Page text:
JF Ptak Science Books LLC Post 356
And so here we have a gorgeous title page for the very first treatise on automata, and the thing I'm focusing on are the stairs in the bottom corners of the design, the stairs that go nowhere. Maybe its just because of the seemingly flat effect of the perspective that they became so obvious to me, or the subtle sense of a twisted two-and-a-half dimensions feel to it, the very Escher-y feel of complex, impossible and improbable dimensionality. For example, the very pre-Baroque ornamentation of this very heavy title page construction seem to bounce between convex and concave, like the background and foreground change place somehow, as it the case of Escher's trying to find a place between planes of two- and three-dimensional representation. Although here I'm pretty sure the effect is unintentional; whereas in Escher, the effect is the aim of the art.
The design and the printing of this large book was the work of the firm of Bernardino Baldi, of Venice, who published De gli avtomati oueri machine se moventi...in Venice in 1589, the original by Her/Heron of Alexandria, who lived ca. 10-70 ACE. Hero was one of the most exalted of Greeks in the pantheon of ancient experimenters and scientists, an unparalleled inventor and producer of the earliest automatic and robotic devices. Have a look at the illustrated link to Hero's fabulous work called Penumatics (below).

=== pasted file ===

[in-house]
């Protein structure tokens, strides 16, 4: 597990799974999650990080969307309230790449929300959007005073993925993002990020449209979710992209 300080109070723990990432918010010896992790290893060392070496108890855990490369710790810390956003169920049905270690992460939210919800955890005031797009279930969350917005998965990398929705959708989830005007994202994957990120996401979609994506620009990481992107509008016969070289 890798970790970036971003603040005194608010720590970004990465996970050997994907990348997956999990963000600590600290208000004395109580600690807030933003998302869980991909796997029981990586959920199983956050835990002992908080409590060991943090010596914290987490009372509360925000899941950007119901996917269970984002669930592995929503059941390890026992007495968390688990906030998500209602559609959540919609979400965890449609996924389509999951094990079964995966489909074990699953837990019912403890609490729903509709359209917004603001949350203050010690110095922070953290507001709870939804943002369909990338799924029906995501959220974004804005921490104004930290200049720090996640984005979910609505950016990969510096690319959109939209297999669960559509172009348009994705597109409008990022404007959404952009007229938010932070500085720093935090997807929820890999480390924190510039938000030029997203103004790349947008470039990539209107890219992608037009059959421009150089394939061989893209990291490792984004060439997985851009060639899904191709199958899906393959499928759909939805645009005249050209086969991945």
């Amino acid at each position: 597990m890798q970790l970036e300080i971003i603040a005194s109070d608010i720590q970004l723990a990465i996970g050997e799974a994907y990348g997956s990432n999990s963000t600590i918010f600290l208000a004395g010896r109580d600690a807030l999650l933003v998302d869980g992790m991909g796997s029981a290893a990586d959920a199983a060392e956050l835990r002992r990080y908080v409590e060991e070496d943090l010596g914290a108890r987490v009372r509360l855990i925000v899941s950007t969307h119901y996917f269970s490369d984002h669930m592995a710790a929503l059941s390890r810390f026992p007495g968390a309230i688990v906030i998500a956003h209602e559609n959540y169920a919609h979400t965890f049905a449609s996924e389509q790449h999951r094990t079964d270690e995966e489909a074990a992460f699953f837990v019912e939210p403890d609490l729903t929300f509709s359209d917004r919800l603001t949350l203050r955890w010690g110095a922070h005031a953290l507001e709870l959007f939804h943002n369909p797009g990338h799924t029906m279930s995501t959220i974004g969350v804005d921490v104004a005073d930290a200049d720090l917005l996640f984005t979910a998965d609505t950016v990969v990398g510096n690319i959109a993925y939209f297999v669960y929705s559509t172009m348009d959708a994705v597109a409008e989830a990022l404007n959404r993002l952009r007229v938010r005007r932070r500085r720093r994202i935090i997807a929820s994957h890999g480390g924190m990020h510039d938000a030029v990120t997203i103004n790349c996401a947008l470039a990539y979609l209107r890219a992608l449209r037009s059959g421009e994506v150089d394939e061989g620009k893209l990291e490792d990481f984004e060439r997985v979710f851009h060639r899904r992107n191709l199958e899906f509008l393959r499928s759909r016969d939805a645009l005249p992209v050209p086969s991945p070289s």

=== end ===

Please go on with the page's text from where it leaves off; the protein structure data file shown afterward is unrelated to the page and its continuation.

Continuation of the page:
Some of the works by (and attributed to) Hero include:
Automata, a description of machines which enable wonders in temples by mechanical or pneumatical means
Belopoeica, a description of war machines.
Catoptrica, about the progression of light, reflection and the use of mirrors.
Cheirobaalistr, about catapults.
Definitiones, containing definitions of terms for geometry.
Geometria, a collection of equations based on the first chapter of Metrica.
Metrica, a description of how to calculate surfaces and volumes of diverse objects.
Mechanica, preserved only in Arabic, written for architects, containing means to lift heavy objects.
On the Dioptra, a collection of methods to measure lengths.
Pneumatica, a description of machines working on air, steam or water pressure, including the hydraulis or water organ.
Stereometrica, examples of three dimensional calculations based on the second chapter of Metrica
The opening paragraph of Hero's Treatise on Pneutmatics (from the translated and online edition found HERE:
"A TREATISE ON PNEUMATICS. THE investigation of the properties of Atmospheric Air having been deemed worthy of close attention by the ancient philosophers and mechanists, the former deduciug them theoretically, the latter from the action of sensible bodies, we also have thought proper to arrange in order what has been handed down by former writers, and to add thereto our own discoveries : a task from which much advantage will result to those who shall hereafter devote themselves to the study of mathematics. We are further led to write this work from the consideration that it is fitting that the treatment of this subject should correspond with the method given by us in our treatise, in four books, on water-clocks. For, by the union of air, earth, fire and water, and the concurrence of three, or four, elementary principles, various combinations are effected, some of which supply the most pressing wants of human life, while others produce amazement and alarm."